, Volume 74, Issue 10, pp 1063–1072 | Cite as

Evolution of Drug Resistance in Tuberculosis: Recent Progress and Implications for Diagnosis and Therapy

  • Andrej Trauner
  • Sonia Borrell
  • Klaus Reither
  • Sebastien Gagneux
Open Access
Current Opinion


Drug-resistant tuberculosis is a growing threat to global public health. Recent efforts to understand the evolution of drug resistance have shown that changes in drug–target interactions are only the first step in a longer adaptive process. The emergence of transmissible drug-resistant Mycobacterium tuberculosis is the result of a multitude of additional genetic mutations, many of which interact, a phenomenon known as epistasis. The varied effects of these epistatic interactions include compensating for the reduction of the biological cost associated with the development of drug resistance, increasing the level of resistance, and possibly accommodating broader changes in the physiology of resistant bacteria. Knowledge of these processes and our ability to detect them as they happen informs the development of diagnostic tools and better control strategies. In particular, the use of whole genome sequencing combined with surveillance efforts in the field could provide a powerful instrument to prevent future epidemics of drug-resistant tuberculosis.

1 Introduction

The burden of tuberculosis (TB) caused by drug-resistant Mycobacterium tuberculosis is increasing. As a result, the standard treatment—directly observed therapy, short course (DOTS), composed of 2 months of a four-drug regimen (isoniazid [INH], rifampicin [RIF], pyrazinamide [PZA], and ethambutol [EMB]) followed by 4 months of treatment with RIF and INH—is failing in many settings. While any degree of drug resistance might worsen the prognosis of a TB patient [1, 2], there are two definitions of M. tuberculosis drug resistance that are particularly relevant in the clinic. The first refers to strains resistant to both INH and RIF and is termed multidrug-resistant (MDR) TB. Treatment of patients with MDR-TB takes up to 2 years, and currently relies on fluoroquinolones (FQ) and injectable aminoglycosides (AG) to compensate for the loss of two of the most potent drugs. The acquisition of resistance to these classes of antibiotics defines extensively drug-resistant (XDR) TB. XDR-TB requires even longer treatment with drugs that are much more costly and show limited efficacy and increased side effects. Thus, XDR-TB is often associated with poor treatment outcomes [3].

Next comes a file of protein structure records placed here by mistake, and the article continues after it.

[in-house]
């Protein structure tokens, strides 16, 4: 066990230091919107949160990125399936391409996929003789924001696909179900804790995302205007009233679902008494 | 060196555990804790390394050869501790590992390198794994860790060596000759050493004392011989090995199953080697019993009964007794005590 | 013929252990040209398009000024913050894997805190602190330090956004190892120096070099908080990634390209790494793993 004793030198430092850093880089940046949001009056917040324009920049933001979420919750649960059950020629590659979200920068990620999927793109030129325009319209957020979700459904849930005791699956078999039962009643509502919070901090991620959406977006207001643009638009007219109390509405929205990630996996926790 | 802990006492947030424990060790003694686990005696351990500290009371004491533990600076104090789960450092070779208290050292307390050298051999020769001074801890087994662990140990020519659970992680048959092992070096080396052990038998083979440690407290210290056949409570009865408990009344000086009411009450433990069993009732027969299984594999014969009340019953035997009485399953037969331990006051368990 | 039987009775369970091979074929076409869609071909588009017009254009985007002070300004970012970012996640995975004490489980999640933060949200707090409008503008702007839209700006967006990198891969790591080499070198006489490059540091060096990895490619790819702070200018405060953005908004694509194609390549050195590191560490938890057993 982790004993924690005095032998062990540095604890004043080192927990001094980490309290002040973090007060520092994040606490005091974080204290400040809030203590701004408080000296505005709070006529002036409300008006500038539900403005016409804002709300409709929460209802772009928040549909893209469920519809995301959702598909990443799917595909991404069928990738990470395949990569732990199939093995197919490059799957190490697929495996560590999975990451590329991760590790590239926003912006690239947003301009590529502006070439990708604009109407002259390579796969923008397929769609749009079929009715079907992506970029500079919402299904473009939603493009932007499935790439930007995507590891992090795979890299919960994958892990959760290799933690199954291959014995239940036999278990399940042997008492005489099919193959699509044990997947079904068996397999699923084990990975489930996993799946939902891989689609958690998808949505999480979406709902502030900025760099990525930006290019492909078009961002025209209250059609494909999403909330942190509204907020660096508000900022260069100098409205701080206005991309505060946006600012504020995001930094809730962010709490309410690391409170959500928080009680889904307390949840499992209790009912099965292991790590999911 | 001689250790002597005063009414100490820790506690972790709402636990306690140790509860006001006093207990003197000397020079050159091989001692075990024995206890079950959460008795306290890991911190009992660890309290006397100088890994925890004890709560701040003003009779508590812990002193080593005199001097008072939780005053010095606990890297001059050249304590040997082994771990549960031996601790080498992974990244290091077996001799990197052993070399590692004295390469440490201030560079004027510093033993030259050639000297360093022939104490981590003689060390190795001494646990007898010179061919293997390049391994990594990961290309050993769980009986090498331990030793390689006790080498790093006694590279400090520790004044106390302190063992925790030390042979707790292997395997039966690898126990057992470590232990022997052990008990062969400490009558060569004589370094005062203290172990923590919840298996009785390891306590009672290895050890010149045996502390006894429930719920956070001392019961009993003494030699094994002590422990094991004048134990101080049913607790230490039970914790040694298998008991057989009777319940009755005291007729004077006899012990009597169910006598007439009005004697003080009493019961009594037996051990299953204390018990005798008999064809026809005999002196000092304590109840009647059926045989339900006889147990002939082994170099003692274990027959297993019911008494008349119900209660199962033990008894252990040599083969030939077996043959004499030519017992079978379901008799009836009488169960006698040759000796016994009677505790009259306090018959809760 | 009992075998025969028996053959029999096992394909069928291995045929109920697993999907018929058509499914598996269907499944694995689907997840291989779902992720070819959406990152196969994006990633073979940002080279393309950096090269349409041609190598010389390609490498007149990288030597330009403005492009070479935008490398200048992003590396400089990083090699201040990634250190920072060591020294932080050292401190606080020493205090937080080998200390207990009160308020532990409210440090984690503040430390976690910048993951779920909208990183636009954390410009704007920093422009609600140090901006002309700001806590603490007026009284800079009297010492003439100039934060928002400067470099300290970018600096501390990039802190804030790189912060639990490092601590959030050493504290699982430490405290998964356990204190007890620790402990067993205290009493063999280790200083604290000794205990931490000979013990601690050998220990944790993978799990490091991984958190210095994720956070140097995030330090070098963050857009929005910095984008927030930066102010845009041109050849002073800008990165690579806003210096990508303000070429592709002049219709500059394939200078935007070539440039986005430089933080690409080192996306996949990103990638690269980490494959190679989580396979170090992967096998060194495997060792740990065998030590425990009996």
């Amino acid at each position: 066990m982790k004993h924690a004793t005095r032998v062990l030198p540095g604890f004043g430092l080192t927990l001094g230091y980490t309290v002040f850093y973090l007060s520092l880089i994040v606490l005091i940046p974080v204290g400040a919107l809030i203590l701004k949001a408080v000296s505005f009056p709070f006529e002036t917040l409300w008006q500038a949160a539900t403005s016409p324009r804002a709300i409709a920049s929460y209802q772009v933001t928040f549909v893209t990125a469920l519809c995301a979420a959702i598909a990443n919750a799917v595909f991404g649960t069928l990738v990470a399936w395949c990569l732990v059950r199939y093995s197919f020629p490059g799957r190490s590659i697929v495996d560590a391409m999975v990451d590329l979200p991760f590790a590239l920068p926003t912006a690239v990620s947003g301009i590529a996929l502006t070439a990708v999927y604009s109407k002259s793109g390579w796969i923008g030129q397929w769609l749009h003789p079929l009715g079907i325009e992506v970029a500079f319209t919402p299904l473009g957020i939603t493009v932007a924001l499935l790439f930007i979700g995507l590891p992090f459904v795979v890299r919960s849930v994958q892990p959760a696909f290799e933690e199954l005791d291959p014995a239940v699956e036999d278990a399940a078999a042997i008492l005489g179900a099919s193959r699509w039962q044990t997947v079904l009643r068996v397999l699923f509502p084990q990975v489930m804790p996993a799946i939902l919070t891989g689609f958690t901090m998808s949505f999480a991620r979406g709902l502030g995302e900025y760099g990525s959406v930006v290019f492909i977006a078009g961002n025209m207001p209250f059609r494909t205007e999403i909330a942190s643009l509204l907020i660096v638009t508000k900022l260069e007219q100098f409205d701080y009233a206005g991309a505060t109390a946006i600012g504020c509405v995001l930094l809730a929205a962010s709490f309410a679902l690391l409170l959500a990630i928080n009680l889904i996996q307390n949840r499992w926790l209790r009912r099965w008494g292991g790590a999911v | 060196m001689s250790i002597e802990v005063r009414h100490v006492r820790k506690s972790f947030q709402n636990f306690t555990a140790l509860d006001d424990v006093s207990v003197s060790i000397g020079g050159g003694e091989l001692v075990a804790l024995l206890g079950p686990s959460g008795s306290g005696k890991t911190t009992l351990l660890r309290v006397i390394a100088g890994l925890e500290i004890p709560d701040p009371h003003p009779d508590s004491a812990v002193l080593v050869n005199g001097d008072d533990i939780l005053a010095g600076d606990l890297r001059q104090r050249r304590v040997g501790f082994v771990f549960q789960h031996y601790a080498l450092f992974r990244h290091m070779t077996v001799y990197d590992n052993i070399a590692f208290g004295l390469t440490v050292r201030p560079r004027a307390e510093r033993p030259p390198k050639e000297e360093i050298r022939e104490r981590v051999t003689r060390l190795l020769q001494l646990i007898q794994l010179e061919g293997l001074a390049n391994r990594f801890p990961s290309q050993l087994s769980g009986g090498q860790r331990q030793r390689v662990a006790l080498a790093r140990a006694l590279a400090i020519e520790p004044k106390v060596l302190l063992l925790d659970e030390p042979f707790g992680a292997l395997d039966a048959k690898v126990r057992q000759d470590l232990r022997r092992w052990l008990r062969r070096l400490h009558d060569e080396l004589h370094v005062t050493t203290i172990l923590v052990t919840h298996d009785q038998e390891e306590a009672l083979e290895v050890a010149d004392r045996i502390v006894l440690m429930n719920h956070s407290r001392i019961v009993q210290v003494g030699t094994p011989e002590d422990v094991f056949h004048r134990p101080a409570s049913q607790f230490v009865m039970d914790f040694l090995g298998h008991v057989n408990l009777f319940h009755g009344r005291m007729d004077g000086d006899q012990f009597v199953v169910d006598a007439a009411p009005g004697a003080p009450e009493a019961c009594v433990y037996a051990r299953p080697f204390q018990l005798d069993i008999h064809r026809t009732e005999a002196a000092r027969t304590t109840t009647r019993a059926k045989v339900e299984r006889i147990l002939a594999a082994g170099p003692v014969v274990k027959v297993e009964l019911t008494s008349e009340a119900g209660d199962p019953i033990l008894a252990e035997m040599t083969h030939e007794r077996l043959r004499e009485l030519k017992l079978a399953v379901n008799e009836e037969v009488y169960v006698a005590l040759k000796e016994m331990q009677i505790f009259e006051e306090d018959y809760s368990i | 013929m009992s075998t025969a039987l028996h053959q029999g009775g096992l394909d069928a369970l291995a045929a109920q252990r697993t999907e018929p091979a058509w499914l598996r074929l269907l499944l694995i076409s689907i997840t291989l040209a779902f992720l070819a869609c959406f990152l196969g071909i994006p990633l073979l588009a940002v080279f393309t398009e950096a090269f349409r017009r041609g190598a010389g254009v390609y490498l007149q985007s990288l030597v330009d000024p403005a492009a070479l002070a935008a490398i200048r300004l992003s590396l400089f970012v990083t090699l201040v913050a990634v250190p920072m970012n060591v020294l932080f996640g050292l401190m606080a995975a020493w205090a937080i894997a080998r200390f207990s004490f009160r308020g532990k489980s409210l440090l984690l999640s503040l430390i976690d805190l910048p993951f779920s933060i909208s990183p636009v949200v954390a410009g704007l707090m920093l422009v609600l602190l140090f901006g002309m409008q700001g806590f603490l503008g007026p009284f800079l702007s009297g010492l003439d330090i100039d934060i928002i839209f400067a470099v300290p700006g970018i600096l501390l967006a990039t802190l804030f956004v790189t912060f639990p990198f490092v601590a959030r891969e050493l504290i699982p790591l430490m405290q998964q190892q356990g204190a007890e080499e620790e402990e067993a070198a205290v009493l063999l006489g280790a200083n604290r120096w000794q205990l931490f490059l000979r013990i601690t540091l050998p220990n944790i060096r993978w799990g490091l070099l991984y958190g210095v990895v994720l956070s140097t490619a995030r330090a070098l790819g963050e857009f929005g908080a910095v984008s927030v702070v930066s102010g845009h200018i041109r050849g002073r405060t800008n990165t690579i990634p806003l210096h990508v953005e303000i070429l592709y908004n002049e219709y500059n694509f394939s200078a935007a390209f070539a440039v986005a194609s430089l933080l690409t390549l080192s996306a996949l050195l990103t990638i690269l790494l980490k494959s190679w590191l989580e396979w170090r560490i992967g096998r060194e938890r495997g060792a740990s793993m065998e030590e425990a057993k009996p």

The global genetic diversity of drug-resistant M. tuberculosis [4, 5, 6, 7, 8, 9, 10] indicates that drug resistance evolved on multiple occasions in geographical hotspots characterized by a high incidence of TB and inappropriate drug treatment. The latter is mostly driven by a lack of resources resulting in two important failures: an inability to detect drug resistance and a systemic failure to deploy effective treatments [11, 12, 13]. The ongoing evolution of M. tuberculosis in these settings [14, 15], provides an excellent opportunity to explore the genetic determinants of drug resistance in this microbe.